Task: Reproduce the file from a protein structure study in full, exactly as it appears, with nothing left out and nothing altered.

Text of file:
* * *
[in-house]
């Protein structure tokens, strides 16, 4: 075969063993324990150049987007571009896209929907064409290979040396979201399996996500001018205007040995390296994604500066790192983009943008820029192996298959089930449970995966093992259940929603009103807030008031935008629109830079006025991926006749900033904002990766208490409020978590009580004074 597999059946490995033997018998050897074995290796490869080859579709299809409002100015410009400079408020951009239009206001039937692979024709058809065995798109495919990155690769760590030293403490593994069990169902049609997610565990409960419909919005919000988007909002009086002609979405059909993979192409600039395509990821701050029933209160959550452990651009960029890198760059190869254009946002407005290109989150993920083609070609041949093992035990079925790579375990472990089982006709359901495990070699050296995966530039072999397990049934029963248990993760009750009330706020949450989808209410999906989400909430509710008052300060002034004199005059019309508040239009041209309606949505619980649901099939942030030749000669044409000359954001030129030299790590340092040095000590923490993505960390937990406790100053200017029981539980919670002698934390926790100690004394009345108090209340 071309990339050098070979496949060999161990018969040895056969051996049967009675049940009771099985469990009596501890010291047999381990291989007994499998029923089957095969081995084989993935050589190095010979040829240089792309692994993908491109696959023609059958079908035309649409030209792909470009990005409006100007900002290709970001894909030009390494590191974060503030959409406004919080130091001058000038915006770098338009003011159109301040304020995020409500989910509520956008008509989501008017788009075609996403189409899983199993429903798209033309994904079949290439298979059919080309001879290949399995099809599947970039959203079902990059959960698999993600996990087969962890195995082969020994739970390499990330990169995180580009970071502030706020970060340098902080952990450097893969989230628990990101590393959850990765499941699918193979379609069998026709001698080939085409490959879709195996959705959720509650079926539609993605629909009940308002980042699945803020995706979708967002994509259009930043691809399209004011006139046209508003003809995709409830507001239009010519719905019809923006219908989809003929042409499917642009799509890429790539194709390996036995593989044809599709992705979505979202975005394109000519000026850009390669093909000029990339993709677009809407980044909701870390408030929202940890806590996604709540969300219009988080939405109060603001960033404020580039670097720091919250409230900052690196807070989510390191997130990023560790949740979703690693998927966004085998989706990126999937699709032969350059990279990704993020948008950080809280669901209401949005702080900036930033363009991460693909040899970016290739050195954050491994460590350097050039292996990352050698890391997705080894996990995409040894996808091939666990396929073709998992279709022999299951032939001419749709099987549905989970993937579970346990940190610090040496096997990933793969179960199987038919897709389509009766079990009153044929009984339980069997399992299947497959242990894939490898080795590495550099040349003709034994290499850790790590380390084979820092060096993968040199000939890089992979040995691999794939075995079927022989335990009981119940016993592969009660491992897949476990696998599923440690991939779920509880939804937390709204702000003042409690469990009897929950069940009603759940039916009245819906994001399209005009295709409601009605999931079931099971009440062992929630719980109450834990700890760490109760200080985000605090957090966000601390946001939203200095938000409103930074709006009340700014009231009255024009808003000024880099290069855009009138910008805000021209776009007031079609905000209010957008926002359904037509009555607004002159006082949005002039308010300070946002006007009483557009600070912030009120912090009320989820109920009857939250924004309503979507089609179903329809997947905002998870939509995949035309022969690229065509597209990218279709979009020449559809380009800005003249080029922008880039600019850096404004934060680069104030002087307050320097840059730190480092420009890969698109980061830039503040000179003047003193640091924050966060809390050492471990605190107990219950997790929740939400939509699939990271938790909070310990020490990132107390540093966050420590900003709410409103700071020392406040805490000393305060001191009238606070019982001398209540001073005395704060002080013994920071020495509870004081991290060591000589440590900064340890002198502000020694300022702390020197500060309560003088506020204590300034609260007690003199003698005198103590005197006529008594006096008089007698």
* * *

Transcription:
[in-house]
């Protein structure tokens, strides 16, 4: 075969063993324990150049987007571009896209929907064409290979040396979201399996996500001018205007040995390296994604500066790192983009943008820029192996298959089930449970995966093992259940929603009103807030008031935008629109830079006025991926006749900033904002990766208490409020978590009580004074 597999059946490995033997018998050897074995290796490869080859579709299809409002100015410009400079408020951009239009206001039937692979024709058809065995798109495919990155690769760590030293403490593994069990169902049609997610565990409960419909919005919000988007909002009086002609979405059909993979192409600039395509990821701050029933209160959550452990651009960029890198760059190869254009946002407005290109989150993920083609070609041949093992035990079925790579375990472990089982006709359901495990070699050296995966530039072999397990049934029963248990993760009750009330706020949450989808209410999906989400909430509710008052300060002034004199005059019309508040239009041209309606949505619980649901099939942030030749000669044409000359954001030129030299790590340092040095000590923490993505960390937990406790100053200017029981539980919670002698934390926790100690004394009345108090209340 071309990339050098070979496949060999161990018969040895056969051996049967009675049940009771099985469990009596501890010291047999381990291989007994499998029923089957095969081995084989993935050589190095010979040829240089792309692994993908491109696959023609059958079908035309649409030209792909470009990005409006100007900002290709970001894909030009390494590191974060503030959409406004919080130091001058000038915006770098338009003011159109301040304020995020409500989910509520956008008509989501008017788009075609996403189409899983199993429903798209033309994904079949290439298979059919080309001879290949399995099809599947970039959203079902990059959960698999993600996990087969962890195995082969020994739970390499990330990169995180580009970071502030706020970060340098902080952990450097893969989230628990990101590393959850990765499941699918193979379609069998026709001698080939085409490959879709195996959705959720509650079926539609993605629909009940308002980042699945803020995706979708967002994509259009930043691809399209004011006139046209508003003809995709409830507001239009010519719905019809923006219908989809003929042409499917642009799509890429790539194709390996036995593989044809599709992705979505979202975005394109000519000026850009390669093909000029990339993709677009809407980044909701870390408030929202940890806590996604709540969300219009988080939405109060603001960033404020580039670097720091919250409230900052690196807070989510390191997130990023560790949740979703690693998927966004085998989706990126999937699709032969350059990279990704993020948008950080809280669901209401949005702080900036930033363009991460693909040899970016290739050195954050491994460590350097050039292996990352050698890391997705080894996990995409040894996808091939666990396929073709998992279709022999299951032939001419749709099987549905989970993937579970346990940190610090040496096997990933793969179960199987038919897709389509009766079990009153044929009984339980069997399992299947497959242990894939490898080795590495550099040349003709034994290499850790790590380390084979820092060096993968040199000939890089992979040995691999794939075995079927022989335990009981119940016993592969009660491992897949476990696998599923440690991939779920509880939804937390709204702000003042409690469990009897929950069940009603759940039916009245819906994001399209005009295709409601009605999931079931099971009440062992929630719980109450834990700890760490109760200080985000605090957090966000601390946001939203200095938000409103930074709006009340700014009231009255024009808003000024880099290069855009009138910008805000021209776009007031079609905000209010957008926002359904037509009555607004002159006082949005002039308010300070946002006007009483557009600070912030009120912090009320989820109920009857939250924004309503979507089609179903329809997947905002998870939509995949035309022969690229065509597209990218279709979009020449559809380009800005003249080029922008880039600019850096404004934060680069104030002087307050320097840059730190480092420009890969698109980061830039503040000179003047003193640091924050966060809390050492471990605190107990219950997790929740939400939509699939990271938790909070310990020490990132107390540093966050420590900003709410409103700071020392406040805490000393305060001191009238606070019982001398209540001073005395704060002080013994920071020495509870004081991290060591000589440590900064340890002198502000020694300022702390020197500060309560003088506020204590300034609260007690003199003698005198103590005197006529008594006096008089007698």